A long time ago, my watch wouldn’t keep time. It’s a Seiko Kinetic with a dark green face. I like it a lot: it’s a mechanical (analog) watch, but it’s electronic, keeps extremely accurate time, and I never have to worry about batteries. When it stopped working, I sent it to be cleaned at a local jeweler, and then they sent to the factory a couple times, but the problem persisted.
My good friend and business partner Stuart suggested that I Fedex the watch to the President of Seiko, with a nice note asking what can be done. About three weeks later, my watch came back, working perfectly, no charge. And it has continued to function perfectly to this day.
Why did this work? Like Seiko, every company president has a team whose job is to take care of problems. They are charged with “making things right”, so the problem doesn’t even need to reach the desk of the president.
If you’re receiving poor customer service, find out the name of the president of the division or company – the higher up, the better. (Google is your friend).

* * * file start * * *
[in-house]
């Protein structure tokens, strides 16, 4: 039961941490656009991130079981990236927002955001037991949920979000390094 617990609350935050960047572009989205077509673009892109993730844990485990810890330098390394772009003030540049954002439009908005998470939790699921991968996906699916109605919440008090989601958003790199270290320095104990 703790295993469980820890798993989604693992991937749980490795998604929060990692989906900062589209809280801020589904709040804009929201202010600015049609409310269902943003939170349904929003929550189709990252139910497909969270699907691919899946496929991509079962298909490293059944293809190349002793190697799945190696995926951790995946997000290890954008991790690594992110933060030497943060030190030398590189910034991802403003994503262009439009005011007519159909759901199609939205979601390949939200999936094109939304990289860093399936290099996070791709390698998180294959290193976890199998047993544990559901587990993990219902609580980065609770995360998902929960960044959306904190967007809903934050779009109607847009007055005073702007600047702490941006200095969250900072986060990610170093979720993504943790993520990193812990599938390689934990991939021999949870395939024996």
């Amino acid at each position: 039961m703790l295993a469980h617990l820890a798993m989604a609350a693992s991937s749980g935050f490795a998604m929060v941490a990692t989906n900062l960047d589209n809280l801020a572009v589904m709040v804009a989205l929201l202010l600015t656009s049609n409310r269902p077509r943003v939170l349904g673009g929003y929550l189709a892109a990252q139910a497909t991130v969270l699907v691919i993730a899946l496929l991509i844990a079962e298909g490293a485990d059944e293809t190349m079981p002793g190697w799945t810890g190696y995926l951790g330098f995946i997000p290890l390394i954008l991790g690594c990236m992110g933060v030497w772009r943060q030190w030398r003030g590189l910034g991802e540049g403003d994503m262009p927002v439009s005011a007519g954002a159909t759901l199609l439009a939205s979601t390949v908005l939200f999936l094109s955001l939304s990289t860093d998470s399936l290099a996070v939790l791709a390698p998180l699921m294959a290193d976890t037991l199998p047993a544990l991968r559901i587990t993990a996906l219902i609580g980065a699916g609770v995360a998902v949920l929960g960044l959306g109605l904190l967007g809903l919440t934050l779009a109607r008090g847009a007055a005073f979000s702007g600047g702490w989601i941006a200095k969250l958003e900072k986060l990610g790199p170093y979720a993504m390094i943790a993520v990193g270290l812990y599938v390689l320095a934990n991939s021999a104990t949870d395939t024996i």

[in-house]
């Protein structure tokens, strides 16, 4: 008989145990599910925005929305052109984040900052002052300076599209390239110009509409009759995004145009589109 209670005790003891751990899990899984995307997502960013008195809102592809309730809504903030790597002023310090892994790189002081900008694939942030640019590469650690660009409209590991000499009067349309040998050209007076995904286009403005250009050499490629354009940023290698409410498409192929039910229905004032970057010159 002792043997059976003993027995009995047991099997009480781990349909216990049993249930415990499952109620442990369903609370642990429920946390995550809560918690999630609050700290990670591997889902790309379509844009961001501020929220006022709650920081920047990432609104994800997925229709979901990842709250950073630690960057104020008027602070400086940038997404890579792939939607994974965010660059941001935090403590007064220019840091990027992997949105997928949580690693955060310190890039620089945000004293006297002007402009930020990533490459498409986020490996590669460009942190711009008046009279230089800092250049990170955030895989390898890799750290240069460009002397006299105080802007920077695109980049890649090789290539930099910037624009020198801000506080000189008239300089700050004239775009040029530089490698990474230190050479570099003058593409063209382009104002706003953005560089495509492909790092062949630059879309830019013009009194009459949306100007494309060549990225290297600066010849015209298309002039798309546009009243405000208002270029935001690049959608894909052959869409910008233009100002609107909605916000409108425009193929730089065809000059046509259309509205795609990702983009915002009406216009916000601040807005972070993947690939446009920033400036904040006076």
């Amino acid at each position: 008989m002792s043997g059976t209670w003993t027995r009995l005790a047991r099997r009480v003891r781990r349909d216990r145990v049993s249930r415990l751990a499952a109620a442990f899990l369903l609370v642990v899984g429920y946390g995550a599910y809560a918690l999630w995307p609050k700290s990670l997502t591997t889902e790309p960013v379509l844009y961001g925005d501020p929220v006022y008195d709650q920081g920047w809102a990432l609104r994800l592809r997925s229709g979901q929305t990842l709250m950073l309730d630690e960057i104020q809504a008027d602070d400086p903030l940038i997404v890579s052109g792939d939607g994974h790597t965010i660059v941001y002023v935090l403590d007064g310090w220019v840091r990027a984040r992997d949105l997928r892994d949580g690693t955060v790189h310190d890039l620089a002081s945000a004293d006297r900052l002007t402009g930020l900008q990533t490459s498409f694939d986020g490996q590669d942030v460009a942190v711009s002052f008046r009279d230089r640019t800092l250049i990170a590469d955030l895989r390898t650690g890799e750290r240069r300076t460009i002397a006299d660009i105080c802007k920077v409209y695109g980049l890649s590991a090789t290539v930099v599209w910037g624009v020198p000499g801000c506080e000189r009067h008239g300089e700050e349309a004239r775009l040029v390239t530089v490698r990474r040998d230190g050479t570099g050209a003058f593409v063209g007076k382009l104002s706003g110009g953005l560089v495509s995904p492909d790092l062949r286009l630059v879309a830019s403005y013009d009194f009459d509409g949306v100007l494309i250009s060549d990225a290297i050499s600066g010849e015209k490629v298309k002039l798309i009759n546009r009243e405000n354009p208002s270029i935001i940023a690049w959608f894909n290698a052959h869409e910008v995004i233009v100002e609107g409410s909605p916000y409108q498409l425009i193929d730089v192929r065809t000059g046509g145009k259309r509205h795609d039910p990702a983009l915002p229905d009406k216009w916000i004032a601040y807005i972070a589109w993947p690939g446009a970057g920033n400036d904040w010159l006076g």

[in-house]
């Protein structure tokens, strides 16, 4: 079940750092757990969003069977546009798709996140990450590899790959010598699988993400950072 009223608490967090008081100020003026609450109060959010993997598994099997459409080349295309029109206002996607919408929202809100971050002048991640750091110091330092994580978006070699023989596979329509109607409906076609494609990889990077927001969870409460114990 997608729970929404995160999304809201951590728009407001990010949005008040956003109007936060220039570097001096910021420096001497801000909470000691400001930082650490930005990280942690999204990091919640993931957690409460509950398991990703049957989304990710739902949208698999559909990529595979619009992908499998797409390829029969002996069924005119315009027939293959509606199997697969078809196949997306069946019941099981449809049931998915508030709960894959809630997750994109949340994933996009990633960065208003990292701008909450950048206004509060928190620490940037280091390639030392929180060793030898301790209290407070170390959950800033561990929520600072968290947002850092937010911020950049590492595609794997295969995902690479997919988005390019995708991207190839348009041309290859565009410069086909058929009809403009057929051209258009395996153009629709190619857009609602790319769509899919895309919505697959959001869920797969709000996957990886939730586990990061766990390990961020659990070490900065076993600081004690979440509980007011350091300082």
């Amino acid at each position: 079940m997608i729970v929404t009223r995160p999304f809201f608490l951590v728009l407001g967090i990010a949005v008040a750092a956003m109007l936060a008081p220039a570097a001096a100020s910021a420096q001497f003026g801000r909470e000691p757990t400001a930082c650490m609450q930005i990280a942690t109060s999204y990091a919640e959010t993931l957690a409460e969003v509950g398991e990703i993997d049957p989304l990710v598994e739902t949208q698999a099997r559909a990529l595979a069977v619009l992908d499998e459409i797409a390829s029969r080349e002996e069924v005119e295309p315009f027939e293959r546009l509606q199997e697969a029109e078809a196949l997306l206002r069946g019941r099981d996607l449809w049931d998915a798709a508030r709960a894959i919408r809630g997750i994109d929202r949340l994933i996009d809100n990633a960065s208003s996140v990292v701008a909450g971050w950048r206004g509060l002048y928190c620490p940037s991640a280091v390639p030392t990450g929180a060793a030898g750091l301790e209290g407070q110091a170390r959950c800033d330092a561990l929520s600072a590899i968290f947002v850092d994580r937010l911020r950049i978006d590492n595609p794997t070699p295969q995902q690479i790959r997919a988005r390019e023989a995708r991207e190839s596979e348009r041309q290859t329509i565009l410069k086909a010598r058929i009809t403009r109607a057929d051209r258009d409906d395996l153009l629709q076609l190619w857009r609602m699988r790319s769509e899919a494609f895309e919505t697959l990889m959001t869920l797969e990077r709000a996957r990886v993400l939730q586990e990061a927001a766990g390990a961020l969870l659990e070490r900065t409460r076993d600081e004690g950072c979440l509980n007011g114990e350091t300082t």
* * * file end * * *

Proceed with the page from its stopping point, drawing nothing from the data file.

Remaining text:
Prepare a short, polite note telling why you are disappointed by their service. Give specific details about the problem, and what you have done to try to resolve it. Name names, if you wrote any down during your calls.
Summarize with something like, “So I decided to ask you for help.” and make a clear request for what would make you happy. (Make sure it’s something they have the power to fulfill.)
Send a real letter – physical stuff still has power at companies. Use overnight or two-day delivery to give bigger impact, and also to confirm they received it. Include “Personal” in the address – it might get more attention.
At the worst, it’ll cost you a few bucks for the Fedex. If they blow you off, you can savage them publicly. But if they do the right thing – and lots of times they will – they give you a great story for social media.